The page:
|meat and potatoes||<– Date –> <– Thread –>|
|From: Greg Lawless/UWCC (lawlessaae.wisc.edu)|
|Date: Wed, 21 Jan 1998 13:11:21 -0600|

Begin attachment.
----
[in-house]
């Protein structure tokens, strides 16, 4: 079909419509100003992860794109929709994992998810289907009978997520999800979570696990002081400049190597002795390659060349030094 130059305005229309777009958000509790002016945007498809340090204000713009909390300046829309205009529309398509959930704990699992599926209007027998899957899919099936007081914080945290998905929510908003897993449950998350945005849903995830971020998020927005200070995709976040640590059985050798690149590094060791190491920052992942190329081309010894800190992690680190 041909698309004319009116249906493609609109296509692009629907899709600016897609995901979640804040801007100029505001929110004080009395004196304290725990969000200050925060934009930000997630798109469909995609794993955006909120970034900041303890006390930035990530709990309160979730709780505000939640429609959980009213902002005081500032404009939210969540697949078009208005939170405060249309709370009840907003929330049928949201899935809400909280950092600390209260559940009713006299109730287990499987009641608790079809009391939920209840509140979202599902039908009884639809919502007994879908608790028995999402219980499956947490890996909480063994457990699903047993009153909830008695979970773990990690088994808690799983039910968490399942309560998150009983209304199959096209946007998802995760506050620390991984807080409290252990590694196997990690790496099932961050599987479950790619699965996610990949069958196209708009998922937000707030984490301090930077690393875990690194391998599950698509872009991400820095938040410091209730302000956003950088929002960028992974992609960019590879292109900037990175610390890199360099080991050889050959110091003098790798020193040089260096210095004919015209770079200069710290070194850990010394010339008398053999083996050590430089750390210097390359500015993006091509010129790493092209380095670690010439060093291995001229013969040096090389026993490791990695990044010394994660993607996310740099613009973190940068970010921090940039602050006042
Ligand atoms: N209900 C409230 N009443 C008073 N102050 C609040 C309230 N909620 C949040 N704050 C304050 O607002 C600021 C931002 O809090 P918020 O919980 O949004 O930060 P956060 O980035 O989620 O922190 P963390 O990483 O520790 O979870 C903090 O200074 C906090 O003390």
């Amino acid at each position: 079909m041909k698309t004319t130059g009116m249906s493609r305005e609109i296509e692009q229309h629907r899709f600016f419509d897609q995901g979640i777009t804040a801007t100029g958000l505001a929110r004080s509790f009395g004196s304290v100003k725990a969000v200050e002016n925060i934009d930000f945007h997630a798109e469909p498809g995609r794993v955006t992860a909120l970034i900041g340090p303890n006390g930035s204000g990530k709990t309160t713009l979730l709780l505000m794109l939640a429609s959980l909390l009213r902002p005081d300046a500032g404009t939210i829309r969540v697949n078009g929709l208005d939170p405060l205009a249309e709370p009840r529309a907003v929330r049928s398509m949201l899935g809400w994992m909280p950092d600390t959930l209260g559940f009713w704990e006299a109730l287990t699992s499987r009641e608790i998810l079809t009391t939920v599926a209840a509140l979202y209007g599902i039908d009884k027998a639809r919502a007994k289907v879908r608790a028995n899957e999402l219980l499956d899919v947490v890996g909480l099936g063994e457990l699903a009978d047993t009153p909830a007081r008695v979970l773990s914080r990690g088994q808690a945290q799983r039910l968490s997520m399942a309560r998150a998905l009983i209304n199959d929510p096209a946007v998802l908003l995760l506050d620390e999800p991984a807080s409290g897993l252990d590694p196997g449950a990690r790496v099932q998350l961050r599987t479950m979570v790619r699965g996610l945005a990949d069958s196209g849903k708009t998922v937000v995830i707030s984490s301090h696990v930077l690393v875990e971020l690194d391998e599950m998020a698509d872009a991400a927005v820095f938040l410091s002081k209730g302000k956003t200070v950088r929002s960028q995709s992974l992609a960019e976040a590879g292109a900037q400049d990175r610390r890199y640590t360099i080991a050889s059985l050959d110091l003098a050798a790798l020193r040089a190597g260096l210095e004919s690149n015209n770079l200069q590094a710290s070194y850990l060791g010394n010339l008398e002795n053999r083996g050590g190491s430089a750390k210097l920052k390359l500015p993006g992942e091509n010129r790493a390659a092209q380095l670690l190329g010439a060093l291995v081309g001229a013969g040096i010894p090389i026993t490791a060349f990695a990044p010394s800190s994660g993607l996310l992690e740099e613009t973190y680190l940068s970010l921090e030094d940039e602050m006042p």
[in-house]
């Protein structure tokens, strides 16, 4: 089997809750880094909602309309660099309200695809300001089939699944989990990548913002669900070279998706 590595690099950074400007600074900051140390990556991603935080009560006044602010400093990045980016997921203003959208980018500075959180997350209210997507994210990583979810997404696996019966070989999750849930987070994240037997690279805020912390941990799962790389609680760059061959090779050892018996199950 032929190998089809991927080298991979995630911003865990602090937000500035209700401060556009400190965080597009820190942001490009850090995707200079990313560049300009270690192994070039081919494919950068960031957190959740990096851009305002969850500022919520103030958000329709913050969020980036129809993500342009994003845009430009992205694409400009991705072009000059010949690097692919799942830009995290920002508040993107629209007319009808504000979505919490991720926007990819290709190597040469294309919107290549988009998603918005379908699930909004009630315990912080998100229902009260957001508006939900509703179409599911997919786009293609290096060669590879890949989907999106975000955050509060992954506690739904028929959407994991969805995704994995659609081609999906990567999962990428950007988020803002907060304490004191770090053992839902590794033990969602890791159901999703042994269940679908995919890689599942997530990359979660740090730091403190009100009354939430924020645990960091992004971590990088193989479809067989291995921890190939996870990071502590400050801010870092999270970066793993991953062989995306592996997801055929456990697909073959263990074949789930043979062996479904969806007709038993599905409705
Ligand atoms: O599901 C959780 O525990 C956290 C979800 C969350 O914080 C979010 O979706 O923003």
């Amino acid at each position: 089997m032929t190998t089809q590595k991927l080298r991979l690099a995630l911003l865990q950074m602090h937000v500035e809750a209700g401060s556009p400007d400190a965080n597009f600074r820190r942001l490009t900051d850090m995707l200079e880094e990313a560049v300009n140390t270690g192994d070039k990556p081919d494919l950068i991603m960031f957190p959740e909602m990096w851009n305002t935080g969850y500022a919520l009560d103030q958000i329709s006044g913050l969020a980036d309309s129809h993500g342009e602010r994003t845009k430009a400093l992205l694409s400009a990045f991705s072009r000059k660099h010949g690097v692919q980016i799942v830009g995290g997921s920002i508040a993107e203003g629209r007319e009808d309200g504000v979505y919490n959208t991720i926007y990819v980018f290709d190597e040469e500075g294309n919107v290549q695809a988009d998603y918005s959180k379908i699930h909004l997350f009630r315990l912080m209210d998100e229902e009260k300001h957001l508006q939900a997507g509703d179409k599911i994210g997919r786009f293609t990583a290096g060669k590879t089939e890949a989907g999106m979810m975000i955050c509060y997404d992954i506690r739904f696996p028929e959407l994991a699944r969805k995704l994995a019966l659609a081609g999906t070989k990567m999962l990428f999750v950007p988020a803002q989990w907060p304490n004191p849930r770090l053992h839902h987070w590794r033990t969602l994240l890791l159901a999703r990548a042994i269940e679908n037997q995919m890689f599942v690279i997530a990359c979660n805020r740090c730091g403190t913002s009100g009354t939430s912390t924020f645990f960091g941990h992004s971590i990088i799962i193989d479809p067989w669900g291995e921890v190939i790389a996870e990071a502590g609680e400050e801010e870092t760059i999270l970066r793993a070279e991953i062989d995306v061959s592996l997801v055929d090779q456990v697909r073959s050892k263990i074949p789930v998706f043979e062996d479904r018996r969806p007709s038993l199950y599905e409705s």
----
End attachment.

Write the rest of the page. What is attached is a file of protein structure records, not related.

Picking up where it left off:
Hello. I'm new to this list, but I promise that I skimmed the archives before posting the question below! I thank you in advance for considering my (strange) request for information. Here at the University of Wisconsin Center for Cooperatives, we're hosting a training conference April 2 and 3 that is presenting the various ways cooperatives and cooperative approaches can be applied to an assortment of rural Wisconsin needs. One such need is affordable home ownership for working families. My understanding of co-housing is that many established examples might be out of the price range of working (ie <$40,000/yr) families. However, I definitely DO realize that that's not always the case, and, in fact, we have a "self help" housing program in our state that could fit very naturally with co-housing, and could potentially reduce initial costs of developing new co-housing homes. What I am looking for is an example of co-housing that would appeal to average working families in rural Wisconsin. For instance, I'd like to highlight an example that involves single family homes, as opposed to contiguous (or townhouse-like) units. Even more to the point, I'm looking for an established community, and someone who could speak on behalf of that community, who share a kind of "meat and potatoes" culture or philosophy. Some of the co-housing folks I've met over the years fit my own profile too closely: excessively educated, predictably left-leaning, conscientious to a fault, etc etc. I can't think of any better way of saying that I'm looking for a speaker who comes from a co-housing community that might appeal to a Wisconsin deer hunter or average Jo-anne. I want to present the most practical aspects of co-housing, without a lot of emphasis on ideological underpinnings. I understand that many of the practical aspects (shared childcare, shared maintenance, economies of scale, etc) are intricately tied to ideology, but I'd rather let conference participants make those connections themselves. Put yet another way, I'd rather highlight "common sense" benefits, as opposed to "intentional community" motivations. Please understand my challenge. This conference is targeted to county-level extension agents, community development professionals, lenders, state agency representatives, and farm co-op leaders. This is a potentially conservative crowd. I want to be careful to present co-housing to them in a way that speaks to their own values, experiences and expectations, and to those of their rural constituents. I'm hoping there's someone out there, preferably in Wisconsin-Minnesota-Iowa, who understands what I'm looking for, is nevertheless not offended, and might consider speaking at our conference. Again, thanks for your time. By the way, a web page describing our conference can be found at http://www.wisc.edu/uwcc/events/devconf.html I should emphasize that the conference is designed primarily for a Wisconsin/Minnesota/Iowa audience, particularly toward people professionally employed in some aspect of community/economic development. --Greg Greg Lawless, Outreach Specialist University of Wisconsin Center for Cooperatives 224 Taylor Hall, 427 Lorch Street, Madison, WI 53706 phone: (608)265-2903 fax: (608)262-3251 UWCC Home Page: http://www.wisc.edu/uwcc/
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